So I cleaned up the files on my Synology DS1511+ NAS which I uses for backups and files storage and copied my video library to the available space. I had so many duplicate files and backups I was also able to free up another five 3 TB drives that were in an expansion unit and still have room for the WHS files.
So I copied the Windows Home Server files to the Synology 1511+ and then copied them to a few of the freed up drives to be put in storage as a backup. The Synology 1511+ just gets fired up every weekend to refresh backups and verify the drives still spin.
I moved a couple of the 3 TB drives to my Synology 212+ NAS which serves as my main data storage for what I consider my active data. The extra space will be used for time machine backups and future needs.
Windows Home Server will be supported into 2016 so there was no rush for me to replace it. Despite this, time has moved on and now my Synology NAS is better suited to my needs which doesn’t include needing terabytes of files being always available.
I’ve been testing an Airport Extreme Router and found that I couldn’t disable using it as a DHCP server. Well, actually if it’s in bridge mode it won’t be a DHCP server but I wanted it as a router, not a bridge.
I’m using what are the current Airport Extreme and Airport Utility. The Airport Utility version is 6.3.2 (632.3). The Airport Extreme shows a version of 7.7.3 (which I assume is the firmware but it just says version) and the part number is ME918LL/A. It is the current model at the time of this post (July 2014).
The three router modes are:
I wanted to use it as a NAT router but without DHCP. I already have a DHCP server I want to keep (my Synology NAS). I couldn’t really turn off DHCP but there was an easy enough way to get around this limitiation.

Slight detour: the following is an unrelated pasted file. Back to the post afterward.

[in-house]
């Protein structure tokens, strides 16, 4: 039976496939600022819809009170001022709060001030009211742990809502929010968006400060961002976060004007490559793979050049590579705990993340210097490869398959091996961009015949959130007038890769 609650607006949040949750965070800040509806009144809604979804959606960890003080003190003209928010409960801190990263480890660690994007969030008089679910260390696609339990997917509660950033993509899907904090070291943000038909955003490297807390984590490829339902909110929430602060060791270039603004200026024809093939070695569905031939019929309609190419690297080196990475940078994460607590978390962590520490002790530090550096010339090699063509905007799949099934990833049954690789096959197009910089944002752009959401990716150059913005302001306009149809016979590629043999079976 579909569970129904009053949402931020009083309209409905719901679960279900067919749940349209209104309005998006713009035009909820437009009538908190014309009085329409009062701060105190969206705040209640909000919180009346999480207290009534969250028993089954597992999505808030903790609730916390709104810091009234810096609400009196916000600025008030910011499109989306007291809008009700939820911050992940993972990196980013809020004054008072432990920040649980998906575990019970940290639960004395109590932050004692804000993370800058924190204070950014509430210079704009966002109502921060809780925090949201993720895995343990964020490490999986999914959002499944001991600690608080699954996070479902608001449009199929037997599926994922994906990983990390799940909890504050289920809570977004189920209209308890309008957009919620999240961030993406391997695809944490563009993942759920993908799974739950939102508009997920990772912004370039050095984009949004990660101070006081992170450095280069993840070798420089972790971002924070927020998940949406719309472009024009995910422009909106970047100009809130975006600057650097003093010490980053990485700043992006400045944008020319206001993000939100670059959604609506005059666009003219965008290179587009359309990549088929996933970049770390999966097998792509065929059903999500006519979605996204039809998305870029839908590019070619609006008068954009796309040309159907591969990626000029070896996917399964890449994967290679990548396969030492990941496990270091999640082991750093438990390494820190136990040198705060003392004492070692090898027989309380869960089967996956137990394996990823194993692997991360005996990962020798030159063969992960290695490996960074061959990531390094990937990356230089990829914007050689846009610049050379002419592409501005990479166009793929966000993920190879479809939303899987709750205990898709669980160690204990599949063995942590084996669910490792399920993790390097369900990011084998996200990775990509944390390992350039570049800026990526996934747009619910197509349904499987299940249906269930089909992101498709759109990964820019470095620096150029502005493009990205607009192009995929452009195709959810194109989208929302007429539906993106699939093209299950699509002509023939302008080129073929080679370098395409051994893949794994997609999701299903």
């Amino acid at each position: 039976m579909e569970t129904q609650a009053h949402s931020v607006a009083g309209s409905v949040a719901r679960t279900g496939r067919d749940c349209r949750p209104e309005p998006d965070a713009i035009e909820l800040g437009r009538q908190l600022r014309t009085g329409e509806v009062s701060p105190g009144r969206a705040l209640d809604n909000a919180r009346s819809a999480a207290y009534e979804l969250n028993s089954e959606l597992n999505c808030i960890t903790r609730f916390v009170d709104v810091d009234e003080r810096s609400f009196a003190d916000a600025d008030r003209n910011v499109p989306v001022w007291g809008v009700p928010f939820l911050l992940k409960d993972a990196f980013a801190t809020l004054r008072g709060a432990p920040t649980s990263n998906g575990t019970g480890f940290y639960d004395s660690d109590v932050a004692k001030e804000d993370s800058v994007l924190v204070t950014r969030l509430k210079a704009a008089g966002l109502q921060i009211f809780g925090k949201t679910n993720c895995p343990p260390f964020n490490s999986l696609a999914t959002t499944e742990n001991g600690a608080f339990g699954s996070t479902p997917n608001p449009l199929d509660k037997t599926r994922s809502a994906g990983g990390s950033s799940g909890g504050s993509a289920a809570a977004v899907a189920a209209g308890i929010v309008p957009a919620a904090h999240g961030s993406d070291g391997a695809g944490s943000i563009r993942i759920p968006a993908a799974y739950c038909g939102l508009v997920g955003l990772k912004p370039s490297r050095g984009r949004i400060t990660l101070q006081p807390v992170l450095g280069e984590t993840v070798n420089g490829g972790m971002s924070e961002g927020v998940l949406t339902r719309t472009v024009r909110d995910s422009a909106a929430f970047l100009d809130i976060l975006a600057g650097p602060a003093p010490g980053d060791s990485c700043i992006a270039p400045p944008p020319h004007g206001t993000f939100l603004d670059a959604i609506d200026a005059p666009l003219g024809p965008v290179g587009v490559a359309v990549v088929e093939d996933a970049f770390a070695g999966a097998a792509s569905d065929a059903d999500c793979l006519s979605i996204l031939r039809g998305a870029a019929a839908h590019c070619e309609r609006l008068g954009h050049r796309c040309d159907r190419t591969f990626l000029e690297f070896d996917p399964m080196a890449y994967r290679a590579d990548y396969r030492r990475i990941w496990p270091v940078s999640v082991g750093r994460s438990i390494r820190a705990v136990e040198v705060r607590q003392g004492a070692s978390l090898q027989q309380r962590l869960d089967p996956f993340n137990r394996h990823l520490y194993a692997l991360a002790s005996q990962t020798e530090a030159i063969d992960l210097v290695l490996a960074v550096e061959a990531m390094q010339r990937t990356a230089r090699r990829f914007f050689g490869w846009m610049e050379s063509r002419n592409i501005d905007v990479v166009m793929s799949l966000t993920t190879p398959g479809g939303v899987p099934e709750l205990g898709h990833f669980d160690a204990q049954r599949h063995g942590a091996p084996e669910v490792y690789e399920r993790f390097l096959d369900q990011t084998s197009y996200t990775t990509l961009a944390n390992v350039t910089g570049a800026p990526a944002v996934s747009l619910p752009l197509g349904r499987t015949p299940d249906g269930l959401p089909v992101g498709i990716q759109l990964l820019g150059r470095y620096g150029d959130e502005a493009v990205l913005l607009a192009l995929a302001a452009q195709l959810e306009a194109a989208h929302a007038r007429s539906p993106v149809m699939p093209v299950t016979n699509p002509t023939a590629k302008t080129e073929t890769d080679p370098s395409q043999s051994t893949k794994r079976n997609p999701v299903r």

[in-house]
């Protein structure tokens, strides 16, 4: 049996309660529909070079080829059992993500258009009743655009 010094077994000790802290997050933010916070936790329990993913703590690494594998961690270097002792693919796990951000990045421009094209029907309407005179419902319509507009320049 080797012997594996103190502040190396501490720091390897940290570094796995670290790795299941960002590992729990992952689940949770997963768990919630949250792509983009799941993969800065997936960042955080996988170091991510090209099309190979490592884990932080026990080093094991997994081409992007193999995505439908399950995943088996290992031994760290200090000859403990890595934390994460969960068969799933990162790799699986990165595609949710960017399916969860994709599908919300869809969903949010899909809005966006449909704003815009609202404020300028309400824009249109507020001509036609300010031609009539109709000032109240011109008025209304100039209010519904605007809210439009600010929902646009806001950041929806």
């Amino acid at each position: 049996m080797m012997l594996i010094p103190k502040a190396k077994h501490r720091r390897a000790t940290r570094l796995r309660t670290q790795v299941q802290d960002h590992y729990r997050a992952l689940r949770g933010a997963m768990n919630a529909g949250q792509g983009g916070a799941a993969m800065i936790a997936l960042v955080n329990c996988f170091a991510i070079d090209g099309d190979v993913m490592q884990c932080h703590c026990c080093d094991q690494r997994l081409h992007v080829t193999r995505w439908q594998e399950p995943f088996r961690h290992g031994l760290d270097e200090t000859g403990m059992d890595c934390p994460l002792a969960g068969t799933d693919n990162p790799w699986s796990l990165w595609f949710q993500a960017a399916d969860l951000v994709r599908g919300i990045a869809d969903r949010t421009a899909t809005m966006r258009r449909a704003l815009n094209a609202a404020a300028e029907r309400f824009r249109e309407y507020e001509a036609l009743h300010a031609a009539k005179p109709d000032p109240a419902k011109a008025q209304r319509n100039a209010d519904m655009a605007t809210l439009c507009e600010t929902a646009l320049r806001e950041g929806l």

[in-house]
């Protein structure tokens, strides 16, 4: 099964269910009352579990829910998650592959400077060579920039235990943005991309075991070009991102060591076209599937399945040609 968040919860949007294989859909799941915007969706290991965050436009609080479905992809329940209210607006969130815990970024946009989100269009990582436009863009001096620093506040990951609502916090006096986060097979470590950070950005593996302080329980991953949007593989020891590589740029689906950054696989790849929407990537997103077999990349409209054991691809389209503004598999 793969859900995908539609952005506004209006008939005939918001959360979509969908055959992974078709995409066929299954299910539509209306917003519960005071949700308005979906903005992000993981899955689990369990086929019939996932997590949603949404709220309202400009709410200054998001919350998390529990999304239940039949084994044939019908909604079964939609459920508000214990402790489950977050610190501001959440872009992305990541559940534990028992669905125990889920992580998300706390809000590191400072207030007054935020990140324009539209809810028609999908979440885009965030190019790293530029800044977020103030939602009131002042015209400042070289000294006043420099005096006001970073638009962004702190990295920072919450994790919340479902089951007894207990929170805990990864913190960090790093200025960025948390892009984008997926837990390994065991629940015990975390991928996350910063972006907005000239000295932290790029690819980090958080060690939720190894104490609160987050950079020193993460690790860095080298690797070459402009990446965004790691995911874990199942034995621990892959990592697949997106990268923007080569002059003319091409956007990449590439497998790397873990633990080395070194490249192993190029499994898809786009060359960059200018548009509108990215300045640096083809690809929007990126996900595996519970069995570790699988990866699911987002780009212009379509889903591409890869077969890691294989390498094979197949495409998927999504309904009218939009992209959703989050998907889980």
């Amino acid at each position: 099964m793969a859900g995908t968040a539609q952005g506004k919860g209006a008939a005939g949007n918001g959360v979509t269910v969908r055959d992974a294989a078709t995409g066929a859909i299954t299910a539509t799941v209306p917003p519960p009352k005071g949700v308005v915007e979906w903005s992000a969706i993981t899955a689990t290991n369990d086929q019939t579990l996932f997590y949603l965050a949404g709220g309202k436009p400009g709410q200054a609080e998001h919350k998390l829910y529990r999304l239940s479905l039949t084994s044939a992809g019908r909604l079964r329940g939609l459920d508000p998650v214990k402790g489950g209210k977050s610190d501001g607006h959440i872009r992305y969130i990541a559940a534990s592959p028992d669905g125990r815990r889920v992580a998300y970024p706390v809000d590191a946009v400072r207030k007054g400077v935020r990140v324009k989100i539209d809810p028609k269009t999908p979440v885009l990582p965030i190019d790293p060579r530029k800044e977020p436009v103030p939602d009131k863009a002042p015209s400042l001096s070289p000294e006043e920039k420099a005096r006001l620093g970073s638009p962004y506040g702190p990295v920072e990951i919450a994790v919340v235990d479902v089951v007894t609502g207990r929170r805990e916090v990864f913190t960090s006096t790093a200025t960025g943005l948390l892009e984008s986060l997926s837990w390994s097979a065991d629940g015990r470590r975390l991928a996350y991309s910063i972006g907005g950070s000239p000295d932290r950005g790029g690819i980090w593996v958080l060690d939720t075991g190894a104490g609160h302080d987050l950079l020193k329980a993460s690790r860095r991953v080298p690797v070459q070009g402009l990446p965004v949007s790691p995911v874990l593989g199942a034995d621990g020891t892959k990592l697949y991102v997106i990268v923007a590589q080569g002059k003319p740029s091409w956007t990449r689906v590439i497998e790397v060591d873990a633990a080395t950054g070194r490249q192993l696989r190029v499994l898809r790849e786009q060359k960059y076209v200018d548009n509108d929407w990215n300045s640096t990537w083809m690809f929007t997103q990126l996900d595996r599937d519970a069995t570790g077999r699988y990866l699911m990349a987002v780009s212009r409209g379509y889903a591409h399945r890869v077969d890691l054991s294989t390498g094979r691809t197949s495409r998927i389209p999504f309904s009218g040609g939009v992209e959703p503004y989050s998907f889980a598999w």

The short instructions are summarized in the screenshot below (details later).
1. Set a small DHCP range using IP addresses that aren’t used by the real DHCP server or any other device on the network. (Actually, it can probably duplicate another device but this is cleaner.) In the screenshot I used 192.168.1.253 to 192.168.1.254. I had to use two addresses, the same beginning and ending addresses weren’t allowed.
2. Create dummy DHCP reservations for each of the IP addresses. The MAC addresses don’t have to be real.
Open the Airport Extreme Utility and go to the Network tab and click the Network Options button.
Set a DHCP range that’s appropriate for your network. Use addresses that aren’t used by any of your computers or other DHCP ranges. (In theory none of these addresses should be used, but keeping things valid will avoid problems.) Save the screen and you’ll be back on the network tab.
Click the “+” sign under “DHCP Reservations.
Type in a description, make sure “MAC Address” is selected for “Reserve Address By” and type an dummy Mac address. I just type the number “1” (or 2) until it stops me. Then save the information.
Repeat step 4 for all IPs in the DHCP range. The Airport Utility will prefill an unreserved IP in the range so you don’t need to keep track.
Save everything all the way out and your Airport Extreme will restart.
In the end the Airport Extreme is still running a DHCP server, except it doesn’t have any IP addresses to hand out so the “real” DHCP will be the only one to respond.
I was doing my yearly backup review and decided to take a look at Backblaze. Backblaze is popular among Mac users although they also have a Windows client. I took a look at the Mac version.
Backblaze – The Basics
Backblaze is cloud backup. They offer “unlimited” backup but there are restrictions if not limitations. Pricing is $5 per month but is discounted for 1 year ($50) and 2 years ($95) prepaid commitments. Pricing is per computer.